María Ruanova

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María Ruanova
María Ruanova - Apollon Musagete - en el rol de Terpsicore.jpg
Born
María Ruanova

(1912-07-03)July 3, 1912
DiedJune 5, 1976(1976-06-05) (aged 63)
OccupationBallet dancer
Known forPrima ballerina at the Teatro Colón

María Ruanova (July 3, 1912, San Juan, Argentina – June 5, 1976, Buenos Aires, Argentina) was an Argentine dancer, choreographer, teacher and ballet master,[1] known for her performances at the Teatro Colón and internationally.[2] She is considered the first Argentina-grown ballet dancer to gain international fame.[3][4]

Biography[edit]

Ruanova's parents were Emilio Ruanova and Mercedes Maury, who met in Barcelona.[3] Her parents had three other children, Merceditas, Angelita and Matilde, with María being the youngest.[3] Her parents immigrated to Argentina and lived in Merlo, Buenos Aires before she was born.[3] She was born in the province of San Juan on 3 July 1912.[3] Her parents returned to Buenos Aires in 1918, after having moved to La Rioja a few years earlier.[3] In Buenos Aires Ruanova became seriously ill with bronchial problems.[3] Doctors recommended physical exercise to improve her condition and thus she took up dancing.[4]

Ruanova, along with her sisters Matilde and Angelita (Ángeles), started dancing under the tutelage of Russian ballerina, María Oleneva during a free classic dance course at the Teatro Colón (Colombus Theatre) in 1924.[3][4] While her sisters performed with the Cuerpo de Baile in 1925, Ruanova joined Adolph Bolm's ballet, Siluetas.[3] She and her sisters were given a position at the Teatro Colón the following year.[3] Ruanova was first a soloist and, by 1932, a prima ballerina at Teatro Colón.[4][5] Here they were further tutored by dance greats such as Bronislava Nijinska, Boris Romanoff, Elena Smirnova, Michel Fokine, Antonia Mercé and Serge Lifar.[3][4] Ruanova earned a role in Fokine's Pájaro de Fuego ballet as prima ballerina.[3]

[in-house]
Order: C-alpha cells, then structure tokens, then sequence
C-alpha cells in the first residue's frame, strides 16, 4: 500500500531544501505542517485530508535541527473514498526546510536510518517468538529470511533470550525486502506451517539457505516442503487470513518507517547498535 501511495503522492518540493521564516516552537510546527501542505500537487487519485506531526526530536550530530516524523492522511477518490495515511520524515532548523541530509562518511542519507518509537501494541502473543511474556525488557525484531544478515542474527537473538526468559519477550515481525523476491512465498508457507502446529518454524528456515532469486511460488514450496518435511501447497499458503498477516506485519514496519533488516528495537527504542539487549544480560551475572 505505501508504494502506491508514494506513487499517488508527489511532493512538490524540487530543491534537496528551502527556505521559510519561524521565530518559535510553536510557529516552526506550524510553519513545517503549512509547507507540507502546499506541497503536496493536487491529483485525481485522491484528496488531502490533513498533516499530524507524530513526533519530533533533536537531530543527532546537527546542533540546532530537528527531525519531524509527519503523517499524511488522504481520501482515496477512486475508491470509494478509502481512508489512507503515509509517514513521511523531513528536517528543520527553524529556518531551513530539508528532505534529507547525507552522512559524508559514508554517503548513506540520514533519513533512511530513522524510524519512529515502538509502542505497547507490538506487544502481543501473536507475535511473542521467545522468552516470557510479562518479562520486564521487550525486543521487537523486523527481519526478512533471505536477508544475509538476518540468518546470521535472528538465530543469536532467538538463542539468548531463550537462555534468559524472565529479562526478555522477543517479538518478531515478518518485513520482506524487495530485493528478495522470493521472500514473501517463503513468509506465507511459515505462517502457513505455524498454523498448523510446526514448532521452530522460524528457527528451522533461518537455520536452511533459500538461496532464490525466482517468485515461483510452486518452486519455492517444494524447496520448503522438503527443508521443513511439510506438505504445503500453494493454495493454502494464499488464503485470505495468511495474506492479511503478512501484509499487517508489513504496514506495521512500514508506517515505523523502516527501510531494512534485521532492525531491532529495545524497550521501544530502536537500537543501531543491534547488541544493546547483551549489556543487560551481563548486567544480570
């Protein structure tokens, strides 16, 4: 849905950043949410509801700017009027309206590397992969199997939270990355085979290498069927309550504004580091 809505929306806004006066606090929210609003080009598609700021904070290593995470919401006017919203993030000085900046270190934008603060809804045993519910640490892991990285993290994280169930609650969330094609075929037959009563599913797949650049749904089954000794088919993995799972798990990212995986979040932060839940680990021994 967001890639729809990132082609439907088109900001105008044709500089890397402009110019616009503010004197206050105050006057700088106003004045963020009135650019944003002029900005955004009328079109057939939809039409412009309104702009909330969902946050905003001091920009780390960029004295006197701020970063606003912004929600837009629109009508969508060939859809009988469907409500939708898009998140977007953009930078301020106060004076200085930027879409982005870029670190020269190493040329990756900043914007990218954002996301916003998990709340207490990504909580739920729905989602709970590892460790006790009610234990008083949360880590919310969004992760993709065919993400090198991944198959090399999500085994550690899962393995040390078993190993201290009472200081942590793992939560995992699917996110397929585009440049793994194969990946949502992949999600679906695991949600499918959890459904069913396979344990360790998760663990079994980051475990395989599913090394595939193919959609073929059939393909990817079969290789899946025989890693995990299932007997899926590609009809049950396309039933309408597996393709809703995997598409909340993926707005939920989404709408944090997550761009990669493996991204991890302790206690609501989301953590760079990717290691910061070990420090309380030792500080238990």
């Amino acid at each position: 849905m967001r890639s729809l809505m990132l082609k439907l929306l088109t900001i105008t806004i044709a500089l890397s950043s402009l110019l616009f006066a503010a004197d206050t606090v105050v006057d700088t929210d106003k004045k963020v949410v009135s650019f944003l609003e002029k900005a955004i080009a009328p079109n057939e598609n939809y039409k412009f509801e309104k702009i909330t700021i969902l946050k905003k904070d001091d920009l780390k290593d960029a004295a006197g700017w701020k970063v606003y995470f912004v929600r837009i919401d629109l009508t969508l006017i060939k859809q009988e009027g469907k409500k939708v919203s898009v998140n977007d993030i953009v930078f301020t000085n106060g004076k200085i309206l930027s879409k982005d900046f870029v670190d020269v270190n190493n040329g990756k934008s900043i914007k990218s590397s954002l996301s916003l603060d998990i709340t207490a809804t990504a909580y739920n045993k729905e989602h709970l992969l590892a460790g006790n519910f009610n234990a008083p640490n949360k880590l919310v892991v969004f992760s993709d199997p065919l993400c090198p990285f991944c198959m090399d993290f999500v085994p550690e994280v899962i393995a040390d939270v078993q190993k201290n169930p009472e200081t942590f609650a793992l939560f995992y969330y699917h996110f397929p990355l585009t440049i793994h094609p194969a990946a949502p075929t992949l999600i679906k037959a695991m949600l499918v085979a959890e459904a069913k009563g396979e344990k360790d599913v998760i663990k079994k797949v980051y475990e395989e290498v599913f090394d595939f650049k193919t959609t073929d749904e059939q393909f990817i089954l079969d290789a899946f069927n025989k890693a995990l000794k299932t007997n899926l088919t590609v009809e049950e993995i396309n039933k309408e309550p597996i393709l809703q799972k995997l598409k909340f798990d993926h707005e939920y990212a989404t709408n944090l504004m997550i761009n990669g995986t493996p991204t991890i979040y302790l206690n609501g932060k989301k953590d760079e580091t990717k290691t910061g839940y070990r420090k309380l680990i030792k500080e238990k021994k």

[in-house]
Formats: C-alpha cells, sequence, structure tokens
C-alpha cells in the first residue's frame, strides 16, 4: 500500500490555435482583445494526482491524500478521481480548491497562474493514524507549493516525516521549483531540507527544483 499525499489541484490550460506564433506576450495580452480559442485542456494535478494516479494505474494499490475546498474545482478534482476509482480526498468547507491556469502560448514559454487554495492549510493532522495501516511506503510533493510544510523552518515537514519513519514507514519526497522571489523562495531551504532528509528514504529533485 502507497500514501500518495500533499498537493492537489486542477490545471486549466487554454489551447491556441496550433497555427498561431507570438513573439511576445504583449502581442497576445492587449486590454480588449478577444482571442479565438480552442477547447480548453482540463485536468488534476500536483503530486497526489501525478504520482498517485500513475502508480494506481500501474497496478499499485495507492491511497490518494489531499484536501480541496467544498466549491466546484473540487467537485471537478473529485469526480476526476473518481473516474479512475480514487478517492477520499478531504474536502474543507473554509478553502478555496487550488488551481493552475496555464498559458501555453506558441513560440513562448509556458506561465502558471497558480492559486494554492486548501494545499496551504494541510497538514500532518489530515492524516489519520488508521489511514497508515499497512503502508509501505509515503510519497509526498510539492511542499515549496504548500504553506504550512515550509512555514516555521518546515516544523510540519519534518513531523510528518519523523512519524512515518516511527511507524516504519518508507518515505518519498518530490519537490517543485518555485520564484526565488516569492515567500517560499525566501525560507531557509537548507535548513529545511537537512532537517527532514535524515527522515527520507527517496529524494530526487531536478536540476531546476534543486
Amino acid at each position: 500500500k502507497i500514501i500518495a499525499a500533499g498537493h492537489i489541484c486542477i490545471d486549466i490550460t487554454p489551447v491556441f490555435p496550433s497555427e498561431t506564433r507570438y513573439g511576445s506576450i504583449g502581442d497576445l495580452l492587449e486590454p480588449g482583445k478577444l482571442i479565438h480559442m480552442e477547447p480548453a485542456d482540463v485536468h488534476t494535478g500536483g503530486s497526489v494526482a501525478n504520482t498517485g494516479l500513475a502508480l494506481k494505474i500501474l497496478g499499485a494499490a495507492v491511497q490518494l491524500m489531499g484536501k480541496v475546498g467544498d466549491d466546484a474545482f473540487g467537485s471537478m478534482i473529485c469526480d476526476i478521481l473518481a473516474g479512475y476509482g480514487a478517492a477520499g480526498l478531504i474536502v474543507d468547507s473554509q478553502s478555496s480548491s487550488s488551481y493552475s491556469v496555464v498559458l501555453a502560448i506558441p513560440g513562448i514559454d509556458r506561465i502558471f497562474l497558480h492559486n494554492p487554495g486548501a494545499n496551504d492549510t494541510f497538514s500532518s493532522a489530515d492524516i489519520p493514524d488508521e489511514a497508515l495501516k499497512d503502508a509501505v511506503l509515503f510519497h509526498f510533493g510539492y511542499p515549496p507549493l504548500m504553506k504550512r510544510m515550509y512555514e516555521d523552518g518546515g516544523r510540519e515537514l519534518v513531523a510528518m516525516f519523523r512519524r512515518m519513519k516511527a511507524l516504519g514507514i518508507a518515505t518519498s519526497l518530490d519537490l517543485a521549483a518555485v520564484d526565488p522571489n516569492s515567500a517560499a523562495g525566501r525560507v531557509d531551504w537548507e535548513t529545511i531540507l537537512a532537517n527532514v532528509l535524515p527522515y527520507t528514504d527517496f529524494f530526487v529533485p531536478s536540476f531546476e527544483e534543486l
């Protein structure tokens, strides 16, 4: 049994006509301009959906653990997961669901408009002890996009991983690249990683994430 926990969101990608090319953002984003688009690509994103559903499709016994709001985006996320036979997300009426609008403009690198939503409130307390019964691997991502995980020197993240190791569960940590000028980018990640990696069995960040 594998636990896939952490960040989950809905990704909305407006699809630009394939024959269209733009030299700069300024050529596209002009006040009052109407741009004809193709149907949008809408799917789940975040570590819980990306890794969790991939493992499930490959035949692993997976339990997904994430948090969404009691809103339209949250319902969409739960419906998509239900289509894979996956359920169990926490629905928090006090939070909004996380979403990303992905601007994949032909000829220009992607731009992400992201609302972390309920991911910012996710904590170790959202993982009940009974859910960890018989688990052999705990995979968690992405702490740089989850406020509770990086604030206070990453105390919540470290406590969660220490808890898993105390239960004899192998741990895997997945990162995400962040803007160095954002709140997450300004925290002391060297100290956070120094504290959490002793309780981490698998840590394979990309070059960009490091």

In 1936 she was invited to perform as prima ballerina in René Blum's Ballet Russe de Monte Carlo.[1][3][4] Her success in France led to other international performances in London, Cape Town, Pretoria, Durban, Johannesburg, Glasgow, Manchester and Paris.[3] She danced in El Amor Brujo, Cascanueces, Carnaval, El Espectro de la Rosa, Petrouschka, Anitra, Sílfides.[3] She also filmed Don Juan and L'Épreuve d'amour.[3]

Ruanova performed in Mozart's 1942 world premier concert, choreographed by George Balanchine, at Teatro Colón.[1][4][6] She was hired by the Ballet del Marqués de Cuevas as prima ballerina and Maestro in 1957, and toured Europe with this company.[3][4] She became ballet director at the Uruguayan SODRE from 1964 to 1967[1][4] and at Teatro Colón from 1968 to 1972.[1][3][4]

Recognition[edit]

María Ruanova school of dance

Ruanova is celebrated as the first Argentine-born ballet dancer to have learned to dance in Argentina and gain international recognition.[3][4] She was one of the first prima ballerinas at Teatro Colón and is considered one of its greatest dancers.[7] In 1986 Argentina's Ministry of Culture created the "Premio María Ruanova" award in her honor, awarded yearly by the Argentine dance council, Consejo Argentino de la Danza (CAD).[4][8] The award has been declared of permanent "Interés Cultural" (cultural interest) by the Ministry.[8][9] It is the country's highest and most important award for dance.[1][2][10][11]
In honor to her performance and educational legacy, a main Argentine liberal arts college was named after her, the Ruanova Institute of Performing Arts, organization that house two educational entities, the Argentine National School of Dance, "Escuela Nacional de Danzas María Ruanova", and the National Institute of Educators of Liberal Arts and Artistic Education "Instituto Nacional Superior del Profesorado". From 1983 to 2013 the institute was part of the IUNA National University Institute for the Arts, and since 2014, the Ruanova Institute of Performing Arts and Higher Education became part of the UNA Universidad Nacional de las Artes, (UNA) National University of the Arts [1][12] The Ministry of Culture also released a DVD on the life and work of María Ruanova.[13]

Death[edit]

Ruanova died on 5 June 1976 and her remains are interred at the Cementerio de la Chacarita in Buenos Aires.

References[edit]

  1. ^ a b c d e f g "MARIANELA NÚÑEZ: PREMIO MARÍA RUANOVA - En su país reconocen su trayectoria". 7 June 2011.
  2. ^ a b "Mataco Lemos distinguido en Buenos Aires". El Litoral. 19 June 2011.
  3. ^ a b c d e f g h i j k l m n o p q r s Manso, Carlos (10 June 2012). "María Ruanova: Homenaje María Ruanova, la que abrió el camino".
  4. ^ a b c d e f g h i j k l "María Ruanova, la primera de una serie de estrellas". 6 June 2001.
  5. ^ "Google le rinde homenaje a la bailarina Olga Ferri". La Gaceta. 20 September 2013.
  6. ^ Taper, Bernard (1996). Balanchine, a Biography. University of California Press. ISBN 9780520206397.
  7. ^ "¿Quién fue Olga Ferri?". La Gaceta. 20 September 2013.
  8. ^ a b "Premio María Ruanova 2013". Retrieved 2 March 2014.
  9. ^ "Premio María Ruanova". Retrieved 2 March 2014.
  10. ^ "Presenta: Ballet En Gala: "Homenaje A Silvina Perillo"". Retrieved 2 March 2014.
  11. ^ "Gala de Ballet "Giselle" en Paraná". 2011. Retrieved 2 March 2014.
  12. ^ "Historia". Retrieved 2 March 2014.
  13. ^ "Historia general de la danza Argentina". Retrieved 2 March 2014.

External links[edit]